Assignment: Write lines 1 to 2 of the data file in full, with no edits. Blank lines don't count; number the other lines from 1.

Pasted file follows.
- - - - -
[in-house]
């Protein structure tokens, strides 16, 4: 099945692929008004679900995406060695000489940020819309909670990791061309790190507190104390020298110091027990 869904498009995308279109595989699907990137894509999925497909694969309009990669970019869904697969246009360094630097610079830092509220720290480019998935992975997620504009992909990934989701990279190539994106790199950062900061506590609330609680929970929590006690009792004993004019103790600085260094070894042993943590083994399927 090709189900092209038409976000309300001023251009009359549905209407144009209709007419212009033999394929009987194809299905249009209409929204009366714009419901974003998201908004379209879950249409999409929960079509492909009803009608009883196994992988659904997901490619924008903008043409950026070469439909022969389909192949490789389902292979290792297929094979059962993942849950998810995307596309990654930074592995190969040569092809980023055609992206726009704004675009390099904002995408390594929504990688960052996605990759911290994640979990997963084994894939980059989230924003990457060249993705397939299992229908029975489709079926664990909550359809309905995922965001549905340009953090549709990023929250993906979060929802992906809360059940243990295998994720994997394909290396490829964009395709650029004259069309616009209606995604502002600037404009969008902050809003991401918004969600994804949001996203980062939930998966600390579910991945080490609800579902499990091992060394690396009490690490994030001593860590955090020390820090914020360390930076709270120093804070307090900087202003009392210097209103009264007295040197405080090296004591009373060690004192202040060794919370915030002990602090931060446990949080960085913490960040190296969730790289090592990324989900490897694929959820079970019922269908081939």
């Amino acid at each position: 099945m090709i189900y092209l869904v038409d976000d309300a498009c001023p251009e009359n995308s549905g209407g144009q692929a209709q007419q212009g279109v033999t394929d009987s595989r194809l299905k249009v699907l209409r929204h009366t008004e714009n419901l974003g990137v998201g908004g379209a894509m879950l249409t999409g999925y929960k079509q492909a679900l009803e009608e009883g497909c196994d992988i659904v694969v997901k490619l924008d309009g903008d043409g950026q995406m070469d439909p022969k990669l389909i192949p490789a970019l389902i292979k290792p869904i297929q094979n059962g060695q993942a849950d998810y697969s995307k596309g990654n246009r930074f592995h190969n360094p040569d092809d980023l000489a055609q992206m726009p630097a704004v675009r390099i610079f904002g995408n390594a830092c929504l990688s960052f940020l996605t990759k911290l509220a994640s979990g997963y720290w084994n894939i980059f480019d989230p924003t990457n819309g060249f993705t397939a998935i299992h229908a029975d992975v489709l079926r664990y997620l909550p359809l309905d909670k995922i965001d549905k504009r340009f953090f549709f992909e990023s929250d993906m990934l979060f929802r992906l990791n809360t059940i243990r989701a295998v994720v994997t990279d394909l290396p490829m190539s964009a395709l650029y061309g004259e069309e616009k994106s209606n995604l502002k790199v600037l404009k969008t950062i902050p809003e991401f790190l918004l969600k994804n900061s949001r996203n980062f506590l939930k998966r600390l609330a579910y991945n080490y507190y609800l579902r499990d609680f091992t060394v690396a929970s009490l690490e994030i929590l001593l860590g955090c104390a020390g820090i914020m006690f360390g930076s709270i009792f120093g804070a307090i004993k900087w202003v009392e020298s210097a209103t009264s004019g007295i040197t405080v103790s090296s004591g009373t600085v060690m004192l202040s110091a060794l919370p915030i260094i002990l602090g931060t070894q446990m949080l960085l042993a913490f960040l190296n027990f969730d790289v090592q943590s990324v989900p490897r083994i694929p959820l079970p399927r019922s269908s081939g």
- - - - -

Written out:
[in-house]
């Protein structure tokens, strides 16, 4: 099945692929008004679900995406060695000489940020819309909670990791061309790190507190104390020298110091027990 869904498009995308279109595989699907990137894509999925497909694969309009990669970019869904697969246009360094630097610079830092509220720290480019998935992975997620504009992909990934989701990279190539994106790199950062900061506590609330609680929970929590006690009792004993004019103790600085260094070894042993943590083994399927 090709189900092209038409976000309300001023251009009359549905209407144009209709007419212009033999394929009987194809299905249009209409929204009366714009419901974003998201908004379209879950249409999409929960079509492909009803009608009883196994992988659904997901490619924008903008043409950026070469439909022969389909192949490789389902292979290792297929094979059962993942849950998810995307596309990654930074592995190969040569092809980023055609992206726009704004675009390099904002995408390594929504990688960052996605990759911290994640979990997963084994894939980059989230924003990457060249993705397939299992229908029975489709079926664990909550359809309905995922965001549905340009953090549709990023929250993906979060929802992906809360059940243990295998994720994997394909290396490829964009395709650029004259069309616009209606995604502002600037404009969008902050809003991401918004969600994804949001996203980062939930998966600390579910991945080490609800579902499990091992060394690396009490690490994030001593860590955090020390820090914020360390930076709270120093804070307090900087202003009392210097209103009264007295040197405080090296004591009373060690004192202040060794919370915030002990602090931060446990949080960085913490960040190296969730790289090592990324989900490897694929959820079970019922269908081939």